Torture and other practices
Torture and other cruel, inhuman and degrading treatment or punishment
Torture: a few notions
According to the UN Convention against torture, the term ‘torture’ refers to any act by which “severe pain or suffering, whether physical or mental, is intentionally inflicted on a person for such purposes as obtaining from him or a third person information or a confession, punishing him for an act he or a third person has committed or is suspected of having committed, or intimidating or coercing him or a third person, or for any reason based on discrimination of any kind, when such pain or suffering is inflicted by or at the instigation of or with the consent or acquiescence of a public official or other person acting in an official capacity”.
Recourse to torture and inhuman and degrading treatment violates the very essence of human dignity. It is one of the most serious human rights violations. Prohibition of torture is therefore an absolute human right. This means that there cannot be any exception to this prohibition, irrespective of circumstance such as, for example, a state of war.
International and regional instruments
The prohibition of this practice is addressed by:
- The 1984 UN Convention against torture and other cruel, inhuman or degrading treatment or punishment;
- The Optional Protocol to the 2002 Convention on Torture which establishes a control mechanism on places of liberty deprivation in the states party;
- The International Covenant on Civil and Political rights (article 7);
- The Convention on the Rights of the Child (article 37a);
- The Geneva Conventions relating to the protection of victims of war;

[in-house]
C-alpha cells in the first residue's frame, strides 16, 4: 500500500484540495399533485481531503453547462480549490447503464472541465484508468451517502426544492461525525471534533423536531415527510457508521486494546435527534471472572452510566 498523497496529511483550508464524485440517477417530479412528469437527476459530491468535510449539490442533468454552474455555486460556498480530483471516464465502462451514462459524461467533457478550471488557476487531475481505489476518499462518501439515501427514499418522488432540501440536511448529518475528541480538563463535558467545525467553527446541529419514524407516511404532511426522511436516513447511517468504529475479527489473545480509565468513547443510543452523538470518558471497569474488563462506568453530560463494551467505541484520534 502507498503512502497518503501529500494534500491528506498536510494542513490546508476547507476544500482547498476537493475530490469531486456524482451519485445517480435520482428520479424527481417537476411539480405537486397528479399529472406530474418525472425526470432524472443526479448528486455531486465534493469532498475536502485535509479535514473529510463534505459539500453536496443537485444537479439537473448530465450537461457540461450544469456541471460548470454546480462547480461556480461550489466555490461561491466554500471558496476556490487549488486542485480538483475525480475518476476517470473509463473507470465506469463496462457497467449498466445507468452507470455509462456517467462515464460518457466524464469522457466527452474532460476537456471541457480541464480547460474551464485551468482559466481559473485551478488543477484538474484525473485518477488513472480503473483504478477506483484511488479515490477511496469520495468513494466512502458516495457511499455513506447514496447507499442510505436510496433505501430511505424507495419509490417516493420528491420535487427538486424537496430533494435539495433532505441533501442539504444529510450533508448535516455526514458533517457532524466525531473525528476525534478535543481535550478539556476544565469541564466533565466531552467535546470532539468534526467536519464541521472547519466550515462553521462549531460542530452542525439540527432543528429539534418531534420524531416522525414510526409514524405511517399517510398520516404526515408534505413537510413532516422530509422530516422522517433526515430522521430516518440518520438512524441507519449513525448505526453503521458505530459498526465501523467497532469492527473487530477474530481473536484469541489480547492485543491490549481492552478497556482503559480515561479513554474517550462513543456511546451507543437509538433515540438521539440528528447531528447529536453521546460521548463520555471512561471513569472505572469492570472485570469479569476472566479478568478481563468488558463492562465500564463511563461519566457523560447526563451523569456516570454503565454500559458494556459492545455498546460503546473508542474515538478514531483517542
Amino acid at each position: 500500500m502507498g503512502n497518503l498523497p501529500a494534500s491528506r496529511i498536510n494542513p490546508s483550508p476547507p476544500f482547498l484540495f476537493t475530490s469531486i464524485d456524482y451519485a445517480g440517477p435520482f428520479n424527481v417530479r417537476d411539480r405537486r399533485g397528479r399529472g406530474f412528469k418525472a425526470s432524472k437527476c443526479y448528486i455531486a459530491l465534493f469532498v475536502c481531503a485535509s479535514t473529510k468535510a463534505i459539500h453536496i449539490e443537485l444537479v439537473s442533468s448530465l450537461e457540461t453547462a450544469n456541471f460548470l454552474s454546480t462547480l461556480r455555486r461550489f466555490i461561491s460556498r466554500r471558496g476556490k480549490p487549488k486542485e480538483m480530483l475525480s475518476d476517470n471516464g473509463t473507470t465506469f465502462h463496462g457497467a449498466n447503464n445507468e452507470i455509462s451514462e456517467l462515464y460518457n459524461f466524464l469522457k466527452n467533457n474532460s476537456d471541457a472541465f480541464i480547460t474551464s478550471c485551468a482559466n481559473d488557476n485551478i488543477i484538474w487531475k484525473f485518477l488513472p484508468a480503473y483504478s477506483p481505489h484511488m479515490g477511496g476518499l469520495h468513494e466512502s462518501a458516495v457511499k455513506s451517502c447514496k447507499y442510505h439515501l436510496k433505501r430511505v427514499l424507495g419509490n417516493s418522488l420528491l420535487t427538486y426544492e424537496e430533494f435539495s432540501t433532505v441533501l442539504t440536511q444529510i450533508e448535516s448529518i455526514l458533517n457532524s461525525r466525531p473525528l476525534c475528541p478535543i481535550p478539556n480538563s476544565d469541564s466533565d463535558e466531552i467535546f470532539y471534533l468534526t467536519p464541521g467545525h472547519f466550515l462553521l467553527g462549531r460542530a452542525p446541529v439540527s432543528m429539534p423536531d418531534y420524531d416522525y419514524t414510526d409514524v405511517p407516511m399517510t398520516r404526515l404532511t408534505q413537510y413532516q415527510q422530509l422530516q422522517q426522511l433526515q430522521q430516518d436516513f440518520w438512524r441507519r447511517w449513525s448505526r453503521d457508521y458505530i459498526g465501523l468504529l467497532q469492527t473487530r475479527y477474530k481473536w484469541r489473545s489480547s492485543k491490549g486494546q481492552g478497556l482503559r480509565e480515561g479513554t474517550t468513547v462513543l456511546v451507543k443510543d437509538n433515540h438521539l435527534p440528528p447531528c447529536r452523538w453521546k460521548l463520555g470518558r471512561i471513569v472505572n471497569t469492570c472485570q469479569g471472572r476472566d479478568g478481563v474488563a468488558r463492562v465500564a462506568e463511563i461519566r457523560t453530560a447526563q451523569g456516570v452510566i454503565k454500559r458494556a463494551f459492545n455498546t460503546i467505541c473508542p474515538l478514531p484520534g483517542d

- The Council of Europe Convention for the Prevention of Torture or Inhuman or Degrading Treatment or Punishment (ratified by Belgium on 23 July 1991).
Belgian and European Union initiatives
Belgium strongly condemns the use of torture and mistreatment in third countries. It also fights for respect for this principle at international forum level. This issue is of primary importance to the European Union:
- The Member States of the European Union traditionally co-sponsor the resolution on torture adopted at the UN General Assembly.
- These states also co-sponsor the Human Rights Council resolution on torture, which notably established the mandate of the UN Special Rapporteur on torture.
- The European Instrument for Democracy and Human rights finances projects in this field for the prevention of torture, the social reinsertion of torture victims and the promotion of the Optional Protocol to the Convention on Torture.
European Union Guidelines
The guidelines are documents adopted by the EU to describe the different ways in which to implement EU human rights priorities in its relations with third countries. Guidelines on torture and cruel, inhuman and other degrading treatment and punishment were adopted by the EU in 2001.
Their aims include:
- drawing up periodical reports on the situation in third countries;
- promoting the ratification of international instruments against torture;
- promoting the role of different international control mechanisms and cooperation with their advocates such as the Special Rapporteur and the UN Committee against Torture;
- promoting the adoption of control mechanisms and methods for national judicial recourse pertaining to detention centres;
- making representations or declarations to denounce proven cases of torture or positive developments in this area in third countries;
- addressing this issue with contacts in third countries and in international forums;
- collaborating with civil society through meetings and training courses on the subject.
Council of Europe initiatives
The Convention for the Prevention of Torture and Other Inhuman or Degrading Treatment or Punishment has set up a Committee against Torture. This body is made up of independent experts and has jurisdiction to visit all places of deprivation of liberty, in an aim to verify the absence of torture or mistreatment. Following inspections, the Committee writes reports making recommendations to governments. Between 1991 and 2008, the Committee has visited Belgium four times.